Defendant relies on this Court's decision in Bob–Lo Co v. Dep't of Treasury, 112 Mich.App 231; 315 NW2d 902 (1982). However, such reliance is misplaced. In Bob–Lo, this Court held that the plaintiff's steamers, which transported passengers from Detroit to Wyandotte and then to Bob–Lo Island in Ontario, Canada, were not entitled to the use-tax exemption for fuel and supplies4 used in interstate commerce. Id. at 233, 245. The Court noted that both the United States Supreme Court and the Michigan Supreme Court previously determined that plaintiff's activity was foreign commerce. Id. at 244. Thus, the activity could not qualify under the interstate commerce exemption. As the Alvan Motor Freight Court summarized, “[T]he Bob–Lo decision is inapposite because the Court could not and did not alter United States Supreme Court precedent ․ and was decided on the basis that the activity in Bob–Lo was foreign commerce, not interstate commerce.” Alvan Motor Freight, 281 Mich.App at 47.
2. FOREIGN COMMERCE APPORTIONMENT
There is no dispute that vessels participating in foreign commerce cannot take advantage of the interstate commerce exemption discussed above. Defendant, however, argues that the trial court erred when it only applied use tax to plaintiff's fuel and supplies that were only used in Michigan, while engaging in foreign commerce. We agree.
The Use Tax Act imposes a “tax for the privilege of using, storing, or consuming tangible personal property in this state.” MCL 205.93(1) (emphasis added). According to the plain language of the statute, if any tangible personal property is merely stored in Michigan, it is subject to the use tax. See Guardian Indus Corp v. Dep't of Treasury, 243 Mich.App 244, 256; 621 NW2d 450 (2000). Therefore, the trial court erred when it stated that the assessment of use tax was limited to “personal property used in Michigan.” [Emphasis in original.] The trial court further explained that
during trips between Michigan and Canada, clearly only some of the fuel and supplies used would be used in Michigan waters, while some would be used in Canadian waters. Accordingly, by finding all fuel and supplies used on voyages between Michigan and Canada to be taxable, Defendant improperly calculated the apportionment.
Therefore, with respect to plaintiff's foreign commerce, the trial court on remand is to apportion the use tax for plaintiff's use, consumption, and storage of tangible personal property in the state. We note that it may be that the entirety of the fuel and supplies used for foreign commerce may be subject to the use tax because all of that tangible personal property, at one point, may have been stored in Michigan.
C. SALES TAX VS. USE TAX
Defendant next argues that the trial court erred when it failed to impose use tax on certain personal property that was purchased in Michigan. We disagree.
Here, plaintiff purchased certain items from Michigan retailers. After plaintiff failed to prove that any sales tax was paid on the purchases, defendant assessed use tax on those items. The trial court determined that since they were sold within the state, the transaction was only subject to sales tax.
The General Sales Tax Act, MCL 205.51 et seq., imposes a tax on retail sales of “tangible personal property” within the state of Michigan. World Book v. Dep't of Treasury, 459 Mich. 403, 407–408; 590 NW2d 293 (1999). The sales tax is imposed on the retailer for “the privilege of engaging in the business of making retail sales.” Combustion Eng'g, 216 Mich.App at 467. The retailer is not obligated to include the sales tax in the property's selling price, although the retailer has this option. Id. Thus, while the sales tax is “ordinarily passed on to the purchaser at retail, the retailer is obligated to pay the tax due and bears the direct legal incidence of the General Sales Tax Act.” Id. Additionally, “the use tax exempts from taxation property on which a sales tax is paid.” Id. at 468, citing MCL 205.94(a).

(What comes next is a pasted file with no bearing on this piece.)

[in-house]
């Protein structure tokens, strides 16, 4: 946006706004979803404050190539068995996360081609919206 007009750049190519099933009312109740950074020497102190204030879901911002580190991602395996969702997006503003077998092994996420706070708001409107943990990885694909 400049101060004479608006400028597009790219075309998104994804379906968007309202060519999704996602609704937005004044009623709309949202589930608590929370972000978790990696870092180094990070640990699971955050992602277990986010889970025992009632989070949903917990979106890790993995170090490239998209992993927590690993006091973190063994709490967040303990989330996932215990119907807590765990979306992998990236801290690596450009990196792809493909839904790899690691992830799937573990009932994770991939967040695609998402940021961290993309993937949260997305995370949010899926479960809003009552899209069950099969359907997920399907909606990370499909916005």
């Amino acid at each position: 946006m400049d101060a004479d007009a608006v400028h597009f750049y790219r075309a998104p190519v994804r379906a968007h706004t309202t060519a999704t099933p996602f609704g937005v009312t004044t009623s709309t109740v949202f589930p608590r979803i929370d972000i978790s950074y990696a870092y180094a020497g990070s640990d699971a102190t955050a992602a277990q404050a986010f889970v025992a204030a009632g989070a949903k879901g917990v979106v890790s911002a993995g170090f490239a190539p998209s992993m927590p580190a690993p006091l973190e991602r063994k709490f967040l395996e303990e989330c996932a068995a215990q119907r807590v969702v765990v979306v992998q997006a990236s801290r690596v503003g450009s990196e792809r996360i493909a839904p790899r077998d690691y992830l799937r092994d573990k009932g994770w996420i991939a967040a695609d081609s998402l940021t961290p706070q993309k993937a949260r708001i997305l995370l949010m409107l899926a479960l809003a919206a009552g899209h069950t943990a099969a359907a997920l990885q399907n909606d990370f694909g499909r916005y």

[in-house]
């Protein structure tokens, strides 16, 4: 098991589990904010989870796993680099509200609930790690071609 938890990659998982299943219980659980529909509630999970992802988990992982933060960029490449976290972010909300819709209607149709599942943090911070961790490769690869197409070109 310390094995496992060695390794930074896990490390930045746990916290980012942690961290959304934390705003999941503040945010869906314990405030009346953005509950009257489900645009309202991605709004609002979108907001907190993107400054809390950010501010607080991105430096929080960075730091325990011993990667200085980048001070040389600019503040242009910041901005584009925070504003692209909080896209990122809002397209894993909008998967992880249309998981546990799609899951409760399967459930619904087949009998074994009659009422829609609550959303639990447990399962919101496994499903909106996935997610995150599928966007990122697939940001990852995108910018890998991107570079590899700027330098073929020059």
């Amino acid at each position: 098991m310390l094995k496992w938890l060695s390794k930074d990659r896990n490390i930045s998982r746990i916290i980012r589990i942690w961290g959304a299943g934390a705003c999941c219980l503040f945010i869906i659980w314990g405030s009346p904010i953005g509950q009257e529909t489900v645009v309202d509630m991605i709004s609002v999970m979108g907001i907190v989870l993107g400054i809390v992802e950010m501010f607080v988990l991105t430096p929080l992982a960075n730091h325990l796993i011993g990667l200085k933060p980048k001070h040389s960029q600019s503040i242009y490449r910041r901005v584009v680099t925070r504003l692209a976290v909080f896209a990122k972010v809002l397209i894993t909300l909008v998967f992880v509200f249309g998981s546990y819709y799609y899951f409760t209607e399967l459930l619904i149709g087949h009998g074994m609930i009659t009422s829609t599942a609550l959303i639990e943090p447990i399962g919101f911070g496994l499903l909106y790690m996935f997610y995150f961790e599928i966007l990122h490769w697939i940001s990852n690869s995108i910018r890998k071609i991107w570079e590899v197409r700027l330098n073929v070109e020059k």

Our Supreme Court and this Court have held on multiple occasions that the mere fact that a transaction is subject to sales tax necessarily means that the transaction is not subject to use tax. See, e.g., Elias Bros Restaurants v. Dep't of Treasury, 452 Mich. 144, 146 n. 1; 549 NW2d 837 (1996) (“The Use Tax Act, as amended, is an ‘excise’ or ‘privilege’ tax that covers transactions not subject to the general sales tax.”); Fisher & Co v. Dep't of Treasury, 282 Mich.App 207, 209; 769 NW2d 740 (2009) (“The Use Tax Act is complementary to the Michigan General Sales Tax Act ․ and is designed to cover those transactions not subject to the sales tax.”).
In the present case, there is no dispute that the transactions in question involved Michigan retailers and transfers of title within the state of Michigan. Because the retailer has the ultimate responsibility to pay any sales tax, it is erroneous to place a duty on a purchaser to show that the sales tax was indeed paid to the state. Combustion Eng'g, 216 Mich.App at 469. Thus, the transactions are not subject to use tax, and the trial court properly held in favor of plaintiff on this issue.
Affirmed in part, reversed in part, and remanded for further proceedings consistent with this opinion. We do not retain jurisdiction. No costs are taxable pursuant to MCR 7.219, a public question having been involved.
1. DiNapoli clarified that even though the tugs and barges were in dedicated service to each other, they were not an “integrated tug-barge” unit or “ITB” as defined by Coast Guard regulations because the units lacked a “special bow connection.” Instead, DiNapoli testified that all of the units used conventional connections of wire tow lines. He also admitted that one of the tugs was retrofitted with this special bow connection system to qualify as an ITB, but it happened after the time period at issue.
2. Specifically, in 2004, the Rebecca Lynn was towing barge A–390, when normally the Barbara Andrie would tow barge A–390. Horton v. Andrie, Inc, 408 F Supp 2d 477, 479 (WD Mich, 2005).
3. MCL 205.94(1)(j) states that the following is exempt from use tax: “A vessel designed for commercial use of registered tonnage of 500 tons or more, if produced upon special order of the purchaser, and bunker and galley fuel, provisions, supplies, maintenance, and repairs for the exclusive use of a vessel of 500 tons or more engaged in interstate commerce.”
4. The use-tax exemption at issue in Bo–Lo was MCL 205.94(k). The language of the exemption in Bob–Lo was identical to the exemption at issue in this case; a 2001 amendment changed the subsection from (k) to (j). 2001 PA 39.